I got home around 8:15pm on Wednesday night and was so, so grateful to be home.  My parents got me settled and then started their trek home.  Since the Nurse had prepped my right side and the doctor had prepped my left side, I was basically pink every up to my chin, very sore, and very itchy.  Thankfully Ryan was able to use warm water and soap to gently wash some of it off for me.  That stuff does not come off easily!  Then I took my own scheduled medications and was finally able to relax around 9:00pm.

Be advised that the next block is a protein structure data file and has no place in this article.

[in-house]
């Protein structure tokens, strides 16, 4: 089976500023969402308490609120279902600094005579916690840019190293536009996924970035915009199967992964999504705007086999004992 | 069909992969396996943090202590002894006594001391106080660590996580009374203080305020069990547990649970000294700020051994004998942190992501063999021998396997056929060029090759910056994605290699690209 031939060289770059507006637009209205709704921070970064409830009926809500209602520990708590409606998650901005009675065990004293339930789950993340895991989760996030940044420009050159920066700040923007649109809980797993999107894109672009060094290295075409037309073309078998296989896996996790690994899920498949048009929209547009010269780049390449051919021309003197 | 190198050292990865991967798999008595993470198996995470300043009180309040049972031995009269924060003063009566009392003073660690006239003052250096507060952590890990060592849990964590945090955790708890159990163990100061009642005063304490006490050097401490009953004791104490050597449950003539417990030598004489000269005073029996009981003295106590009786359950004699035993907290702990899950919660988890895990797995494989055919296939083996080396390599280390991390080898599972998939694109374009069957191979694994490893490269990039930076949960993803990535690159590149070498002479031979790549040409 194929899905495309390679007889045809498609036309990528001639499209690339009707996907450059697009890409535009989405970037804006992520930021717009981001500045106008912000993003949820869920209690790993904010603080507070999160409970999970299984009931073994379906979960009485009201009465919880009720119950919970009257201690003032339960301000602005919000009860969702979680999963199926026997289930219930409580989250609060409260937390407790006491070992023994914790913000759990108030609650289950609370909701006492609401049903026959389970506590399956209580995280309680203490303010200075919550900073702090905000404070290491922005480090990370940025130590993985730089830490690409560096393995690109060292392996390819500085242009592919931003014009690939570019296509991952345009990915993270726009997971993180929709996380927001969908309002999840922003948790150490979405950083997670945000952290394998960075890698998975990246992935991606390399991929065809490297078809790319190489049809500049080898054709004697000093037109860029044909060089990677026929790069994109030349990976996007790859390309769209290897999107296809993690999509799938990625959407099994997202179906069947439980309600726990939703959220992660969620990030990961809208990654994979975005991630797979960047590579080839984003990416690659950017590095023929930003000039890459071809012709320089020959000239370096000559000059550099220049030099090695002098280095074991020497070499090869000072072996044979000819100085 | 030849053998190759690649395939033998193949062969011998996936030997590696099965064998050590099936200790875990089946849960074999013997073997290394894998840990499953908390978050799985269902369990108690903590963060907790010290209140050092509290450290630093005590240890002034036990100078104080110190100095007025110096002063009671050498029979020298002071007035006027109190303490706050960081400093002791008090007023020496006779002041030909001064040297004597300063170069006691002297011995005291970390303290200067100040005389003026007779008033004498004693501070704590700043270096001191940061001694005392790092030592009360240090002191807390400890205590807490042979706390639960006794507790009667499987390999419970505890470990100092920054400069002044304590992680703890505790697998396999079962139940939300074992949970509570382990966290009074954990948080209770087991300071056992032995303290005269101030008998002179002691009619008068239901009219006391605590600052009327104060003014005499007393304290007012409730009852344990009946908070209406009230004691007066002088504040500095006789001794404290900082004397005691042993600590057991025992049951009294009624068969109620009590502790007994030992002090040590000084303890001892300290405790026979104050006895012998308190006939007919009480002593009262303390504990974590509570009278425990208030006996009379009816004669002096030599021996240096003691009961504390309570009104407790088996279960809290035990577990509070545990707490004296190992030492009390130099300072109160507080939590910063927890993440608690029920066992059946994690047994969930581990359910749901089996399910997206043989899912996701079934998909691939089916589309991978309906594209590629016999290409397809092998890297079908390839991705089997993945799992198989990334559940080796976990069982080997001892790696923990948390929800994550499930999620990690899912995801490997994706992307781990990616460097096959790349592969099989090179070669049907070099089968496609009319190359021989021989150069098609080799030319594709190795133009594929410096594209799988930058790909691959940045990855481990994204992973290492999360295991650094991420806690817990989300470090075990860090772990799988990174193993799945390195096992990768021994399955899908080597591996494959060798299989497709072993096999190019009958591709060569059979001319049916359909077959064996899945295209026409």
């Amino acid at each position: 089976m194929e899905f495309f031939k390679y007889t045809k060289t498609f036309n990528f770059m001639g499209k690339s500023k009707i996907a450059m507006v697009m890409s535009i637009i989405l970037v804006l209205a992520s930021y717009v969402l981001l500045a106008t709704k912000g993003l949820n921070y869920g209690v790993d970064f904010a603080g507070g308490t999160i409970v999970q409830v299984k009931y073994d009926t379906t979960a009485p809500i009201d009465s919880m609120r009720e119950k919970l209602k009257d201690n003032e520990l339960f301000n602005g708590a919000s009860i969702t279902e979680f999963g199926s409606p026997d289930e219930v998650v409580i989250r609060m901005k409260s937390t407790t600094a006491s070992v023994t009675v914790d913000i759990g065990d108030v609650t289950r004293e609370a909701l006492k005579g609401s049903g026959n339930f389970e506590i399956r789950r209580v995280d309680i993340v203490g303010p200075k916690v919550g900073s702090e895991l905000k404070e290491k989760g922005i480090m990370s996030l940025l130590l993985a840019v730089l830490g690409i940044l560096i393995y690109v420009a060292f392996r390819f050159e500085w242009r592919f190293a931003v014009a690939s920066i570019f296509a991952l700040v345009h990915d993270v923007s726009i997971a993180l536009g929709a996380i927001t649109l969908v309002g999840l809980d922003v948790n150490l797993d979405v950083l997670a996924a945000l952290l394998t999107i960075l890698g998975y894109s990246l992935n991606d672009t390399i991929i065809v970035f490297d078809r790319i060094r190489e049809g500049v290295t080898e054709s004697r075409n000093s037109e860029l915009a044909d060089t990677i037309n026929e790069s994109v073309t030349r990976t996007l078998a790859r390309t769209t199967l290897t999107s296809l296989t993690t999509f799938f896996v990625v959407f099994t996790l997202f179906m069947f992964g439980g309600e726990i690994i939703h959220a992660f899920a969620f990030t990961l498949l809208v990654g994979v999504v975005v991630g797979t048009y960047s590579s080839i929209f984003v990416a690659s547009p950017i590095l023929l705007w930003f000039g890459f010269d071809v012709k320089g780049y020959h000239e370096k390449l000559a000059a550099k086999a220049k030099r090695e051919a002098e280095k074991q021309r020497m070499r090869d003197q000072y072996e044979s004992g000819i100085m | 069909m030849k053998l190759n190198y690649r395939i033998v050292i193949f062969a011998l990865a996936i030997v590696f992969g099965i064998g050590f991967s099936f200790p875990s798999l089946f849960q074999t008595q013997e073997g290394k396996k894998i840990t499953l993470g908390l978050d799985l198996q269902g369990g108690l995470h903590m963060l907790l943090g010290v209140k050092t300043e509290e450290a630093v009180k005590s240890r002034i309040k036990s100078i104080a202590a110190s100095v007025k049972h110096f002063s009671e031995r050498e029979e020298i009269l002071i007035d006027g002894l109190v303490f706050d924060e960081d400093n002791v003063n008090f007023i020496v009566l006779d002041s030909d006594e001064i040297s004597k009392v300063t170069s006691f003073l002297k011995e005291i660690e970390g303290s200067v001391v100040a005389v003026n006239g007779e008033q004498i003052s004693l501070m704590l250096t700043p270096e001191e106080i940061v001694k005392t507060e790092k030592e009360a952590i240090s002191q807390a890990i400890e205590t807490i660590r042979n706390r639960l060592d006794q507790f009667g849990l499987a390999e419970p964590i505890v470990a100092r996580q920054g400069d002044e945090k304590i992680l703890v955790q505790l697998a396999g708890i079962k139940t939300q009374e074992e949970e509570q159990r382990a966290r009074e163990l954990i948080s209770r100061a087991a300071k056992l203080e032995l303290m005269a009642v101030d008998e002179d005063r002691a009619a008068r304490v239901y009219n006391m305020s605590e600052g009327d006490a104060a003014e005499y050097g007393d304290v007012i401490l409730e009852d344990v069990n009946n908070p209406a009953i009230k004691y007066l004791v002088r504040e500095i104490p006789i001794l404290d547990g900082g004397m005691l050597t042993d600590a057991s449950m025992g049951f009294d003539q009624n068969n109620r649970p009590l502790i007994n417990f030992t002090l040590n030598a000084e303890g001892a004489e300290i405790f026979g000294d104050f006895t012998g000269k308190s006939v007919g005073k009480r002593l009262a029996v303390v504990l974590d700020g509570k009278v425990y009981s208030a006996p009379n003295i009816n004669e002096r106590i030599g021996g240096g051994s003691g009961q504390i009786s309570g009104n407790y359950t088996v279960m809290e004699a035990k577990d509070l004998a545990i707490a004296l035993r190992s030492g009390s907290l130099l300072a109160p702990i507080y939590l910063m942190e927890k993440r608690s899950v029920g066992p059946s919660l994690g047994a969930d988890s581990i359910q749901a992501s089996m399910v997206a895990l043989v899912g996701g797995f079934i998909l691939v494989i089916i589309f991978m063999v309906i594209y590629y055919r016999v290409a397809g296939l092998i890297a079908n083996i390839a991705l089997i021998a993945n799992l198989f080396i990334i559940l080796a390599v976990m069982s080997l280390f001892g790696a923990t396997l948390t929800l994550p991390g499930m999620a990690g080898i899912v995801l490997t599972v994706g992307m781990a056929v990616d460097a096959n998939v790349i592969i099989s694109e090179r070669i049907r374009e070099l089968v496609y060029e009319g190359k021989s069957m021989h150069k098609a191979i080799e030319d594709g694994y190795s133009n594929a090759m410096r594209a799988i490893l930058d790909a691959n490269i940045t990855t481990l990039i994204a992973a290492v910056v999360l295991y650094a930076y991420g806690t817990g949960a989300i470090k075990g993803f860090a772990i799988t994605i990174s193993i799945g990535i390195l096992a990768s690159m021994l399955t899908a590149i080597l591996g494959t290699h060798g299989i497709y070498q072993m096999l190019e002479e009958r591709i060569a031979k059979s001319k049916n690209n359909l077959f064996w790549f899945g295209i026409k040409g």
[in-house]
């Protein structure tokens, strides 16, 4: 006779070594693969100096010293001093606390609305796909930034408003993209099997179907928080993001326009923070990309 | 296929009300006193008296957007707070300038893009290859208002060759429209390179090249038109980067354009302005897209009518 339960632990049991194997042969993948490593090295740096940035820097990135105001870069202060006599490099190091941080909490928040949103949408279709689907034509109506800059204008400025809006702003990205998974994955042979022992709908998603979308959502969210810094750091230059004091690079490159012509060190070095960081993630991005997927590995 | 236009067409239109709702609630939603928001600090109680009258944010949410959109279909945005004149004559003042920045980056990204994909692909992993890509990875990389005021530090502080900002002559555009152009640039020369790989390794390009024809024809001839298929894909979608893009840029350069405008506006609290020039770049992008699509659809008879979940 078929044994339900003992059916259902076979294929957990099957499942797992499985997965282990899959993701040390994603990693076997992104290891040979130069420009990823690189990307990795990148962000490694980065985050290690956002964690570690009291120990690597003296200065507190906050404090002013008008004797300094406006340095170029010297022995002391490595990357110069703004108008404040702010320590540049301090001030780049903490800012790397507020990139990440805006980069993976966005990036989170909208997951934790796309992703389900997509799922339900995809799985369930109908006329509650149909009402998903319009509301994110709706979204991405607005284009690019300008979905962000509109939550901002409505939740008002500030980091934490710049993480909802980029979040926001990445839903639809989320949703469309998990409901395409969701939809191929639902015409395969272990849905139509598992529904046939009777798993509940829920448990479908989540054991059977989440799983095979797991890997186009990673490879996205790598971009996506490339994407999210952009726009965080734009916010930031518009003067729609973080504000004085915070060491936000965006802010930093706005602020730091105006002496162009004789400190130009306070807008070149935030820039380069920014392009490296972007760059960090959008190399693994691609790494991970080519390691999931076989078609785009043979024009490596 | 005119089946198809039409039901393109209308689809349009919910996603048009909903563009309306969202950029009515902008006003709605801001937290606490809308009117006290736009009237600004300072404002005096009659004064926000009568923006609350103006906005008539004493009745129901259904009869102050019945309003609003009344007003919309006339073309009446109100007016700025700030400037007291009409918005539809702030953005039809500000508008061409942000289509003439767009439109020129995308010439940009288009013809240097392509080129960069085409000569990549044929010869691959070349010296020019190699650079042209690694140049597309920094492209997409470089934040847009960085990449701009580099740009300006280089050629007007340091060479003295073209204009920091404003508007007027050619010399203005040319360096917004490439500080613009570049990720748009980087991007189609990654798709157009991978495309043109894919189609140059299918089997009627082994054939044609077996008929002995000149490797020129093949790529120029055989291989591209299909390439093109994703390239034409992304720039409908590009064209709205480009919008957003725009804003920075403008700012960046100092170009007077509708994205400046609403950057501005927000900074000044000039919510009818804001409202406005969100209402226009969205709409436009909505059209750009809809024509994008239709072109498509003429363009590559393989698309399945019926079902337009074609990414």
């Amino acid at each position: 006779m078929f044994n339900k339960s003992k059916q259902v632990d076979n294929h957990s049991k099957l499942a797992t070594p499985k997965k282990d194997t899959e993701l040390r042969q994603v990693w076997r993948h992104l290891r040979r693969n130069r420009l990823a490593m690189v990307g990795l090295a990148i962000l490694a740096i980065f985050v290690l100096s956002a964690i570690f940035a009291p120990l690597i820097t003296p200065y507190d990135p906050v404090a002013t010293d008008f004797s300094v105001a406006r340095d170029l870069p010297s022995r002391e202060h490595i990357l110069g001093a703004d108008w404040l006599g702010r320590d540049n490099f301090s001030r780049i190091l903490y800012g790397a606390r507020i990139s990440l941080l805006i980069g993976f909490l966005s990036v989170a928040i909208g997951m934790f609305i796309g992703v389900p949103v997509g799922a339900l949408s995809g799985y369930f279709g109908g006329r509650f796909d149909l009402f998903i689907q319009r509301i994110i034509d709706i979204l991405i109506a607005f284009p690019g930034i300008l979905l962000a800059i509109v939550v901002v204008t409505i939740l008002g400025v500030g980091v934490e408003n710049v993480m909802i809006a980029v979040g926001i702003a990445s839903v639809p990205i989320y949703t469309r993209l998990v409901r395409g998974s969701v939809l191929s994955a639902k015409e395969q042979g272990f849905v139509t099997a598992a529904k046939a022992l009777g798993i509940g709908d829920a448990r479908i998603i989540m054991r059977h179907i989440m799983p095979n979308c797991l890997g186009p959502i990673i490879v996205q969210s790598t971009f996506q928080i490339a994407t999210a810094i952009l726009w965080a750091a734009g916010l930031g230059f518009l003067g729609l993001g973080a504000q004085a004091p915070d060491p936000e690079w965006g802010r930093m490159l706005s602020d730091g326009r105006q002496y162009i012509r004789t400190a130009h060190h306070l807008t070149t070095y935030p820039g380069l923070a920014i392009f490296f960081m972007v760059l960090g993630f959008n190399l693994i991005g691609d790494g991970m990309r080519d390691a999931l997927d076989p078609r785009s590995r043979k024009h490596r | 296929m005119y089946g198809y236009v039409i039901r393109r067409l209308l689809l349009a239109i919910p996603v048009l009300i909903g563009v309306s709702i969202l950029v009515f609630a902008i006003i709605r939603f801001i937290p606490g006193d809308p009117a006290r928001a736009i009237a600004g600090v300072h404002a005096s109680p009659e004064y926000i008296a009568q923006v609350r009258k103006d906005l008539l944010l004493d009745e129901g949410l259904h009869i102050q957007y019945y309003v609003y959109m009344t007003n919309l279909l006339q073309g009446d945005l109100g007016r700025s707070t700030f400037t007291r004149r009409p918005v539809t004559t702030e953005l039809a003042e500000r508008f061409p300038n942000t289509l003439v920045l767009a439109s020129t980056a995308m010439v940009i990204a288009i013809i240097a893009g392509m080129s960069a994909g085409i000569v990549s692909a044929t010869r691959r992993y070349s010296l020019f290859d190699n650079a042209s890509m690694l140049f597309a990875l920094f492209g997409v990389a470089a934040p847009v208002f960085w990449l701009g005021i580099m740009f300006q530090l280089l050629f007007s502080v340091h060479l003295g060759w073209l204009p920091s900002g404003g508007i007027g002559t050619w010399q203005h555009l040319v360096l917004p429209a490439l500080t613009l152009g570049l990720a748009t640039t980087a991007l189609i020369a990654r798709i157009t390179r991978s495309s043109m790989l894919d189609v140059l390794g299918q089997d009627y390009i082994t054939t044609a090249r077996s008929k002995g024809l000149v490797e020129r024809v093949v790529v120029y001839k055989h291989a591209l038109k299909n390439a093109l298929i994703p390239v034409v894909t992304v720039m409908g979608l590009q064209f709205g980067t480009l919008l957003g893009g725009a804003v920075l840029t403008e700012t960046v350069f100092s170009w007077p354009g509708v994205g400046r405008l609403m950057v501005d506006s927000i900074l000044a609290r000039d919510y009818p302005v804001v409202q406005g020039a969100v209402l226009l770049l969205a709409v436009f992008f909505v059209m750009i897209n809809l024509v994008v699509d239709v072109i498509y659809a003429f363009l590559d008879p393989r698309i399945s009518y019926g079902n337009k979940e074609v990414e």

Thursday was post-op day one and the hardest part of that day was definitely waking up in the morning.  I could barely move, it felt like I was being stabbed in the chest.  Thankfully, once I got up and was able to take my medications it really, really helped.  Ryan also brought me an ice pack to help with swelling, etc., ice packs are seriously a life saver for this surgery and also frozen peas/corn (thanks Sarah!).  You don’t want anything too hard or too heavy because it will just cause more pain, obviously.  After getting myself a little more settled, I got in touch with my CCAC case manager to let her know I had the port, was at home, and needed a dressing change.  She told me that a Nurse would be assigned to me and they would be coming to visit me that same day.  Late in the morning I received a call from Michael, my home care Nurse!  He came shortly after lunch time and he was amazing.  He is extremely knowledgeable, friendly and easy to chat with.  He did all the intake paperwork with me and then we removed my bandages, checked/cleaned the site and put new ones on.  He will be back next week to remove my sutures, teach me how to access my port, hook up fluids, etc.  My family doctor got the CCAC referral for IV fluids sent in on Friday so we’ve definitely got the ball rolling!  Unfortunately, Thursday was also chemo day so I gave myself that injection in the morning.  I didn’t have too many symptoms but I was definitely more chemo sick Friday and with it being the second day post-op my pain, bruising, etc. had ramped up as well.  It’s all good though, I’ve got this!